“Here’s the thing,” I said. “I think my eyes were bigger than my stomach, and now I’m worried I’m causing you a lot of extra work. I want you to have something, but don’t tell anyone, ok?”
I handed her a wad of bills. About $800—everything I could withdraw in three equal transactions from the cash machine at the First Community Bank, minus the up-front money for tonight’s uneaten feast. I’d caught a break this trip—my ride had written his PIN inside a fold in his wallet.
Helen drew in sharply.
“What’s this for?”
As my eyes met hers—clear, blue and focused—I suddenly felt like an actual person, uniquely separate from the thousands she waited on every year. I wanted to stand up, shake her hand and say,
Nice to meet you Helen!
Instead, I said, “Just a well-deserved tip.”
She just stared at me, possibly waiting for the part where I said,
So what time do you get off?
I smiled and said, “It’s my lucky day. I won big at the casino tonight and I’m doing my part to spread the wealth. I can either give it to you or waste it on slots. Least this way it does some good, right?”
I wouldn’t need it anyway. Not where I was going, but she didn’t need to know about that.
“I don’t know what to say. I mean… thank you. Wow.”
“Wow to you, too,” I said, still smiling, and wondered how creepy I must seem on a scale of one to ten.
With nothing more to say, the moment stretched. A bit more and Helen gave an apologetic look back to the counter.
“I’m sorry,” I said. “You should get back.”
She thanked me again and left.
I hoped she wouldn’t do anything foolish like share it with the other waitresses. But from where I sat, I saw her hands were now empty, and when a curious coworker threw a glance my way and asked her something, I could tell she kept the money to herself. She was a pro.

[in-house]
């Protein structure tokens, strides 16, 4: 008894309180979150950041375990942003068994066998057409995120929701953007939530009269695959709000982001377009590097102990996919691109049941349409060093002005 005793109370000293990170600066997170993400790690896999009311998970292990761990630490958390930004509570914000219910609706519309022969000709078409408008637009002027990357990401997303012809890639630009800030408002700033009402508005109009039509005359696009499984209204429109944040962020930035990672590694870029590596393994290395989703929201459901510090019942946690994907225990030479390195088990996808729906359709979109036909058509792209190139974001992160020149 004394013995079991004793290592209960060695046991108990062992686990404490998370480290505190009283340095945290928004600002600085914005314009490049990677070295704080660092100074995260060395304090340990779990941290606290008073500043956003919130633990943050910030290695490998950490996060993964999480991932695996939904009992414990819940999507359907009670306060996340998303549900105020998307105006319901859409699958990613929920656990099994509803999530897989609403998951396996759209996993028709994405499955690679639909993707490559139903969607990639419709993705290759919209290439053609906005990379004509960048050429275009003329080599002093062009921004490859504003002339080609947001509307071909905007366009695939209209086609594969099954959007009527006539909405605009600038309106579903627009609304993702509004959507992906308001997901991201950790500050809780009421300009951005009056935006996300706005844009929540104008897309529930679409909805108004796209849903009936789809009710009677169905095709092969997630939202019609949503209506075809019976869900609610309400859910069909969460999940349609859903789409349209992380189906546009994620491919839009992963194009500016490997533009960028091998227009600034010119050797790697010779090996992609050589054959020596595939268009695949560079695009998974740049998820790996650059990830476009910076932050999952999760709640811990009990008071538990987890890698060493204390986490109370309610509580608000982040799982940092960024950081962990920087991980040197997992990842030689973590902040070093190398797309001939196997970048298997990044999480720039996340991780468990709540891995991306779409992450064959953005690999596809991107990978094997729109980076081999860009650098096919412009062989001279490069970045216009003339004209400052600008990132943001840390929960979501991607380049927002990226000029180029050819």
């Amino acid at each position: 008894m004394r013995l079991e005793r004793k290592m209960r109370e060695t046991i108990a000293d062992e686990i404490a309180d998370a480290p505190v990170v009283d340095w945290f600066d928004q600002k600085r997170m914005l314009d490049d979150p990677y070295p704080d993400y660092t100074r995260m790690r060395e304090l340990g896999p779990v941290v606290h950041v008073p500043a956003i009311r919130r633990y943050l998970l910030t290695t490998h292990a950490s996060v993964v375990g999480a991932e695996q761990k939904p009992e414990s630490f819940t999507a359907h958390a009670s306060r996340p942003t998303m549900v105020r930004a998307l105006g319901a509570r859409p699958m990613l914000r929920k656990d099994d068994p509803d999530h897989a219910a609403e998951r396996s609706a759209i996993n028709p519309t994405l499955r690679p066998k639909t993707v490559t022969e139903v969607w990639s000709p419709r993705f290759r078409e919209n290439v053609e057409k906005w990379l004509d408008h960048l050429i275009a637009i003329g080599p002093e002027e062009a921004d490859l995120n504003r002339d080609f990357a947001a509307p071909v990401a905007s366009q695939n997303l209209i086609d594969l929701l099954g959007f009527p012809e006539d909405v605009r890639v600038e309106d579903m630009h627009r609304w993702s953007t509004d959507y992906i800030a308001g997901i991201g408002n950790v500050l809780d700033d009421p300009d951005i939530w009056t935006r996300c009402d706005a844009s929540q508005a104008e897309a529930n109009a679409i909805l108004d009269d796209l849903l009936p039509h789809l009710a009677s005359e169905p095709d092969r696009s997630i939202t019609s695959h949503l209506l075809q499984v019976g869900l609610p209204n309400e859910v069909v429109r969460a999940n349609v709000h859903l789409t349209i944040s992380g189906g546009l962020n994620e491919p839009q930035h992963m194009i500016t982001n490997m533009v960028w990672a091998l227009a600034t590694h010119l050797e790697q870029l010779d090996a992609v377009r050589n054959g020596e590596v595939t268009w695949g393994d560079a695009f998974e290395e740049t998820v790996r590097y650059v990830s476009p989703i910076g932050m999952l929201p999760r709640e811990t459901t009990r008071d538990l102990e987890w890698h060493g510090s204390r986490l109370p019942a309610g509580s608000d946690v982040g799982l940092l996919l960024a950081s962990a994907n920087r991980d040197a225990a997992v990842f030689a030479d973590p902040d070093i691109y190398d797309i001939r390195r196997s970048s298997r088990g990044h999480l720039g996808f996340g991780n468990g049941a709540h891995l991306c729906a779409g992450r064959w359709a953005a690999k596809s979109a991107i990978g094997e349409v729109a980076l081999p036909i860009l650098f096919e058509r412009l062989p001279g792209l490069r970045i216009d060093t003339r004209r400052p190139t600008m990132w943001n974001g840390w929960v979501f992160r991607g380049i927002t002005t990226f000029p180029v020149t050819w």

For a while, I picked at the edges of my Pile Up, wishing I had an appetite. Instead of eating, I leaned back and admired the decor: florescent blue vinyl booths, neon pink ceiling lamps, and Elvis on the vintage jukebox, pleading with Baby to be her teddy bear. The wholesome little diner hummed with life, and for one guilty moment I reconsidered my plan.
A quick scan of the customers revealed no children. You’d think I would have thought of that earlier, but my conscience and I were barely on speaking terms. Next up, old people, my worry being for anyone who might have a heart condition. Tonight’s crowd trended young to middle-aged. Couples, mostly, and one table with four Native American ladies chatting and laughing and having fun. I couldn’t have asked for a safer crowd.
A wave of dizziness swept over me, leaving me numb in the face and blinking furiously while the world went long and fuzzy and stretched around on itself.
“Pipe down, jerk,” I whispered.
Three kicks in a day. If I didn’t finish this soon I’d find myself evicted from the driver’s seat. Sadly, this had happened on other occasions when I’d dawdled too long. I knew when the next one came I wouldn’t feel anything at all. I would simply be gone—sent back.